Updated: 2 hours 33 min ago
Vaccine policy will trump all other economic polices this year as the world tries to recover from the coronavirus crisis, Kristalina Georgieva said.
After three straight weeks of declines, mortgage demand came crawling back, thanks to a drop in interest rates.
Rising construction costs are sidelining buyers and making it harder for some builders to get construction loans.
Retail sales were expected to decline by 0.6% in May, while producer prices were estimated to rise by 0.5%, according to economists surveyed by Dow Jones.
The Fed is not expected to take any policy actions after its meeting this week, but it is likely to signal that it is thinking about them.
The central bank risks its credibility by keeping policy loose and allowing inflation to grow in a way that may not be transitory, Paul Tudor Jones told CNBC.
Bank of America CEO Brian Moynihan encouraged the Federal Reserve to ease up on its ultra-easy monetary policy.
Nearly all spending categories have recovered with the exception of travel, according to the Bank of America CEO.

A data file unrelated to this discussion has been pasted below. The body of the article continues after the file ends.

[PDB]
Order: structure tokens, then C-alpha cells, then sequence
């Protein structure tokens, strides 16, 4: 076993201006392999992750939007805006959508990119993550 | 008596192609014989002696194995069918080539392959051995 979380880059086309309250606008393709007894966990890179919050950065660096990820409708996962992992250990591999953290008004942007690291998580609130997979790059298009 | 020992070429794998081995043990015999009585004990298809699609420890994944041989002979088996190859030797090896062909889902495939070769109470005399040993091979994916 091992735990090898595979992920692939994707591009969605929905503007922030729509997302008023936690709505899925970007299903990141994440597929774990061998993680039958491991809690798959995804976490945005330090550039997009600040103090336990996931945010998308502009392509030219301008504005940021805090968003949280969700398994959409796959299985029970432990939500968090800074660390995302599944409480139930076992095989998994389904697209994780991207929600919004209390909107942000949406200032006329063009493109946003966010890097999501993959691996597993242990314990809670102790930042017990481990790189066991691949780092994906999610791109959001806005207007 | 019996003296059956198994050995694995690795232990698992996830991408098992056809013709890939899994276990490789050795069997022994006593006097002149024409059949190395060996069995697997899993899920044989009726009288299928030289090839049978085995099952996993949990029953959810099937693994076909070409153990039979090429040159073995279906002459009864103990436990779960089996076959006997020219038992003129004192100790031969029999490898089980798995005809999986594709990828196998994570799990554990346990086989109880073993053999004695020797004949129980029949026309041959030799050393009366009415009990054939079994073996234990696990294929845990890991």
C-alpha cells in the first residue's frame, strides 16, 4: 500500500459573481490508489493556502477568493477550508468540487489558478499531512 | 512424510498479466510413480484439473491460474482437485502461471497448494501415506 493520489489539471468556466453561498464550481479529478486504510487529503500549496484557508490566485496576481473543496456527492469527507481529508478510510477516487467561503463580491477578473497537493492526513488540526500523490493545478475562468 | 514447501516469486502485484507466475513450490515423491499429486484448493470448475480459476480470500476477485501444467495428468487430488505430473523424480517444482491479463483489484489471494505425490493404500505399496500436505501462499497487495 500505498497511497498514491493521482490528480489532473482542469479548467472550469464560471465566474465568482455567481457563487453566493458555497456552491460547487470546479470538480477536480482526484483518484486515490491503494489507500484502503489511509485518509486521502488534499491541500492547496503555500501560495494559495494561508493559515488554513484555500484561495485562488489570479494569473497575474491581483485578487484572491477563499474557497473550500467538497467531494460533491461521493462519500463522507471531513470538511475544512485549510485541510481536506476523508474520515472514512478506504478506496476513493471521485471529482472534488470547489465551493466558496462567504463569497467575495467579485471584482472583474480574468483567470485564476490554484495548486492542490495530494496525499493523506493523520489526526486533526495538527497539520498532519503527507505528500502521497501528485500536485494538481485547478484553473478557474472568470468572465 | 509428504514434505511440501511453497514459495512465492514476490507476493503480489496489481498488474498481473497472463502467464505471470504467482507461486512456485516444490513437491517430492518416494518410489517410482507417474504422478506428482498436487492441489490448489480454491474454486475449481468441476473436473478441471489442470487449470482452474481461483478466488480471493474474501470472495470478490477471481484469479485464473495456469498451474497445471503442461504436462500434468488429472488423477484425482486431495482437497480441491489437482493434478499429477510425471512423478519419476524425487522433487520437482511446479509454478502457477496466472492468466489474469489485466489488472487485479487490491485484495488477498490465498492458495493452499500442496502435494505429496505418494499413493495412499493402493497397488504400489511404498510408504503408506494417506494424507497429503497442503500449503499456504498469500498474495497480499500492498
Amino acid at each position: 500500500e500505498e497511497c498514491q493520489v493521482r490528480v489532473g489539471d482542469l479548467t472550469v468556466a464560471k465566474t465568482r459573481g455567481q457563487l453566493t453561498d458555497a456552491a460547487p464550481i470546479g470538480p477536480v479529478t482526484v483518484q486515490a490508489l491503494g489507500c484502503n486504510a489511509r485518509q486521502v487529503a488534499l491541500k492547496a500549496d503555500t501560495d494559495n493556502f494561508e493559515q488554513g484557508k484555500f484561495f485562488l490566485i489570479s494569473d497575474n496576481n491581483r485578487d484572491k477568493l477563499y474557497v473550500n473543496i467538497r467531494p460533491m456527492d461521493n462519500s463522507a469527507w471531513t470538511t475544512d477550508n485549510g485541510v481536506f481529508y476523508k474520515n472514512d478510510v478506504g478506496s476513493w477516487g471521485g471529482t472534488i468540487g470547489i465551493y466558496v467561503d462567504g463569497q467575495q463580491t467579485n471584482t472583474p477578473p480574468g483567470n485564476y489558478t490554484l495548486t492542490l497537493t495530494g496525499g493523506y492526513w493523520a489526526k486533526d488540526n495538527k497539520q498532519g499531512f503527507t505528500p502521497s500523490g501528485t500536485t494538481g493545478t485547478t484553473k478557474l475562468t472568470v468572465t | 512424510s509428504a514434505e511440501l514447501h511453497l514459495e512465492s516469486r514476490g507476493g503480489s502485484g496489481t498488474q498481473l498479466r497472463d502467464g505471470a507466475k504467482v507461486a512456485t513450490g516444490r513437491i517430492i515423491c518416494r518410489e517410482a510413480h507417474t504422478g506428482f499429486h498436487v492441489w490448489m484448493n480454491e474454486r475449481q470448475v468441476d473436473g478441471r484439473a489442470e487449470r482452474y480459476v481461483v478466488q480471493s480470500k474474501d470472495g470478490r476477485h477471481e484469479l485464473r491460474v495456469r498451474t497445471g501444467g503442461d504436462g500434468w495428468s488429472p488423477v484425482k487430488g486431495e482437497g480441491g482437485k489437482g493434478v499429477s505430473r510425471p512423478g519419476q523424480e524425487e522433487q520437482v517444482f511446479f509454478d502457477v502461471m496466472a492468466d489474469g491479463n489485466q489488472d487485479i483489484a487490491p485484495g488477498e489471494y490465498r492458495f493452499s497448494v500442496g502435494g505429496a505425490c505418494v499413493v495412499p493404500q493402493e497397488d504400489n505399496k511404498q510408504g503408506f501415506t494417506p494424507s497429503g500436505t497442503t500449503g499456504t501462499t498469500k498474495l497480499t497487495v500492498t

The total balance sheet for households and nonprofits rose to $136.9 trillion in the first quarter, a 3.8% gain from the end of 2020
The 3.8% rise in the core inflation rate, which excludes food and energy prices, was the sharpest increase in nearly three decades.
Economists expect core consumer inflation hit 3.5% in May, the fastest annual pace in 28 years.
The Bleakley Advisory Group's Peter Boockvar predicts inflation will be the most widespread in decades.
Mortgage rates fell slightly last week, but not enough to light a fire under mortgage demand.
The goods and services shortfall declined to $68.9 billion for the month, down from the upwardly revised $75.02 billion in March.
Job openings in April soared to a new record high, with 9.3 million vacancies coming as the economy rapidly recovered from its pandemic depths.
Comments by Fed officials in the past several weeks suggest the issue of tapering looks likely to be discussed as soon as next week's FOMC meeting.
The much-anticipated May jobs report offers evidence for both sides of the labor-shortage argument, according to economists.
The president's $4 trillion spending proposal would be positive for the U.S., even if it hikes up interest rates, Treasury Secretary Janet Yellen said.
Hiring improved in May, but many n Wall Street said the 559,000 jobs added was not sufficient to spur the Fed to begin discussing tapering its bond purchases.
May's job gains were "solid," but not enough to change the direction of monetary policy, Cleveland Fed President Loretta Mester told CNBC.